Consumer issues

Last year, the Public Service Commission unanimously approved increases in local basic phone rates of 26 to 90 percent sought by Verizon, Sprint and BellSouth

Attorney General Charlie Crist HAS filed an appeal with the state Supreme Court to overturn the hikes.

And this year, House Speaker Johnny Byrd and Senate President Jim King have recently expressed concerns about the rate increases. Both were among a large majority of state legislators who voted last spring in favor of the legislation that dramatically weakened the state's regulation of local telephone rates.

Drafted by phone company lobbyists and signed into law in May by Governor Jeb Bush, the new rules allow the big 3 phone companies to apply to the Public Service Commission for sharp increases in their local rates over two to four years, in exchange for corresponding cuts in the access fees they charge long-distance carriers.

But mostly negative public reaction to the rate hikes has prompted reconsideration of the law in this election year. Byrd, who voted in favor of the new phone regulations and is a Republican candidate for the U.S. Senate, said earlier this month that he is in "deep research mode" about ensuring that higher local rates will be offset by lower long-distance charges.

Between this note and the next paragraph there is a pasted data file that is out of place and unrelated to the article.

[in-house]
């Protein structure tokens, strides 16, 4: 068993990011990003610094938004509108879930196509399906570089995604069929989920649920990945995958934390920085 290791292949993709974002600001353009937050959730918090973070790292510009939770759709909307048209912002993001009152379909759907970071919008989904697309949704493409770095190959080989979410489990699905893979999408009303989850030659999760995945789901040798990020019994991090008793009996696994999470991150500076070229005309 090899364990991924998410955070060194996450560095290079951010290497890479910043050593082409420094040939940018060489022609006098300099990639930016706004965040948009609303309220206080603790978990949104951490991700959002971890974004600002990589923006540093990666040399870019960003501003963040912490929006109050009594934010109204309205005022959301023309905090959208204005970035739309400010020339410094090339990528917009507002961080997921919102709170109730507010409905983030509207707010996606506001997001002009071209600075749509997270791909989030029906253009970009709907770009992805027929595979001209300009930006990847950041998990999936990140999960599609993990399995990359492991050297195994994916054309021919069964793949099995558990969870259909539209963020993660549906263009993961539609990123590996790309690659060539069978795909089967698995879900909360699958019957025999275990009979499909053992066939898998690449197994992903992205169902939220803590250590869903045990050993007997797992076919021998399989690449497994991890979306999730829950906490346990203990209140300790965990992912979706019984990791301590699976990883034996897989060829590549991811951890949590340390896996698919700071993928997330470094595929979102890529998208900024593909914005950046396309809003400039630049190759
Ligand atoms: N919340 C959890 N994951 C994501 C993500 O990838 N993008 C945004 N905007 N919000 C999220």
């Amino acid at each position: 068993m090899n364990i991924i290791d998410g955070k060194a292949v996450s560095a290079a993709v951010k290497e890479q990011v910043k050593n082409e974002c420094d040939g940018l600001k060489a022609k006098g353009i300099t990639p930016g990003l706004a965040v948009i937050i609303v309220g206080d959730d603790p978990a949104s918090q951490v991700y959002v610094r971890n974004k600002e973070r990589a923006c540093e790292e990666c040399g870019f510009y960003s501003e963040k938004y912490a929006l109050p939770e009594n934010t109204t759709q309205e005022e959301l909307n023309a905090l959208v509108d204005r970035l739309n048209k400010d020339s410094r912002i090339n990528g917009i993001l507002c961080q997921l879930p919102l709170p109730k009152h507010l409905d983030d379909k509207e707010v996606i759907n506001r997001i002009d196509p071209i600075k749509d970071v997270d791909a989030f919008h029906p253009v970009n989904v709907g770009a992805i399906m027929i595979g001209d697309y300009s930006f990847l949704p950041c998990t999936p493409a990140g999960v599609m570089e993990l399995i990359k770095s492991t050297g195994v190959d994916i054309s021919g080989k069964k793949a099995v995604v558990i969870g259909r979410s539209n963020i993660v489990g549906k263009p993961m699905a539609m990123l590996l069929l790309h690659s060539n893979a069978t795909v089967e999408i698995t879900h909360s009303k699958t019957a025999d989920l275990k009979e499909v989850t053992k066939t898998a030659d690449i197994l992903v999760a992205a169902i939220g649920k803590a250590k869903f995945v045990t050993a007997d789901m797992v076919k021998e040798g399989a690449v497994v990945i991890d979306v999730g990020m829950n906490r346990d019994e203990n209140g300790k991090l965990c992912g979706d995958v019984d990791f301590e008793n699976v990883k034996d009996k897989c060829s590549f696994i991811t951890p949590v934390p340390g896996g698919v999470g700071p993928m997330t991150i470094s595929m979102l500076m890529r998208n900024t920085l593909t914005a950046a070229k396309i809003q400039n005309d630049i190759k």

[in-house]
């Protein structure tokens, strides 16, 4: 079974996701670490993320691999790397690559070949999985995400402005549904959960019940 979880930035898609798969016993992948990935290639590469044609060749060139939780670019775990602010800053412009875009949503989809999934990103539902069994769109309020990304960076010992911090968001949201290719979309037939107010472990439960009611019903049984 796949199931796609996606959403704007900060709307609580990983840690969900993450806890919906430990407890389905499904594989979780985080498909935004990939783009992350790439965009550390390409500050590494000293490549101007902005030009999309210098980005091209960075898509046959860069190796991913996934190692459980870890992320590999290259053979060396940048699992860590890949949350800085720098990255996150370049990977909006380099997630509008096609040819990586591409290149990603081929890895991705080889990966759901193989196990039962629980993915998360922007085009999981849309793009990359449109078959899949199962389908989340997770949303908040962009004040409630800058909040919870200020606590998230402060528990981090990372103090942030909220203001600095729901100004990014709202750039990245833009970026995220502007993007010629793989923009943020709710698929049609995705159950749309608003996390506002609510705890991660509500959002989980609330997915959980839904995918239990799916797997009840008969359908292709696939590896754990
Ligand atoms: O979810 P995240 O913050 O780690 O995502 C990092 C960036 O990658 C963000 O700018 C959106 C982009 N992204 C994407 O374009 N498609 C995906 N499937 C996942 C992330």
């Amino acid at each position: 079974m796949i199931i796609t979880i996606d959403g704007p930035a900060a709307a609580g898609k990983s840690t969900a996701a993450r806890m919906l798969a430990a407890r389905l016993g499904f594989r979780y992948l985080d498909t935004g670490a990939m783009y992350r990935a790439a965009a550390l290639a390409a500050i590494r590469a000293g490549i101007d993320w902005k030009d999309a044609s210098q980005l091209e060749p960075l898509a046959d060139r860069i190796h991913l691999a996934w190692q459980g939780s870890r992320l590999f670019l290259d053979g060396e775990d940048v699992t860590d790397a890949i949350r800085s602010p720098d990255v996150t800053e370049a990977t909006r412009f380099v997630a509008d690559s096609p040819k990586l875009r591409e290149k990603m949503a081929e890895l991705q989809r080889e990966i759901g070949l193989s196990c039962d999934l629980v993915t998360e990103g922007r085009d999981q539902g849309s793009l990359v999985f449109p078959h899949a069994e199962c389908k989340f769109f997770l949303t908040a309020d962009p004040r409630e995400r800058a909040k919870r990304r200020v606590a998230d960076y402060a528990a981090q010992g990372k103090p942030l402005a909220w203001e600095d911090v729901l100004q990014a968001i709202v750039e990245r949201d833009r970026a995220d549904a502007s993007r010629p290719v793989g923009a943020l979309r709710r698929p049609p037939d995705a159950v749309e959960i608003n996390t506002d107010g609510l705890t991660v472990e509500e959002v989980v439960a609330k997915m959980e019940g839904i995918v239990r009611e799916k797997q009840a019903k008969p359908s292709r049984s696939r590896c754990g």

Mike Twomey is the President and founder of Florida Utility Watch, and is representing the AARP in trying to overturn the PSC decision....He said he was gratified to hear of Byrd and King's remarks, but says he'd be more appreciative if they would back up those remarks....He lists some things that the Legislature COULD do now (roll tape#1 o.q." without even having a hearing")

Twomey says that provision -which is related to Voice Over the Internet Protocol- should be repealed by the Legislature before it can be triggered.

IF the Phone Legislation is approved, the law permits the phone companies to increase their rates by as much as 20 percent a year without PSC Approval...Again, Attorney Mike Twomey(roll tape#2 o.q."massive increases")

Meanwhile, a state PSC prehearing officer has ruled CSX Transportation will be allowed to argue its case when regulators open hearing on Tampa Electric company's contract with TECO Transport, a subsidiary. The contract, which TECO Transport has held for four decades, is for hauling coal from the Midwest to Tampa Electric's power plants in Hillsborough and Polk counties. Tampa Electric fought to keep CSX out of the case, arguing that the railroad company is a competitor, not a customer.

Walter Dartland from the Consumer Federation of the Southeast says there 's been a $50 million overcharge on those barges moving the coal. (roll tape#3 o.q."of there's)

The Florida PSC has expedited its deliberations on Teco's Transport contract with sibling subsidiary TECO Transport. The final hearing on the matter is now scheduled to start April 13, about six weeks earlier than previously planned. Mike Twomey, head of Florida Utility Watch, said the hurry-up schedule will make it harder for the state public counsel's office and other consumer advocates to prepare for the case.(roll tape#4 o.q."too much")

OUTRO: Walter Dartland says those looking for more information on the TECO case should go to their website at

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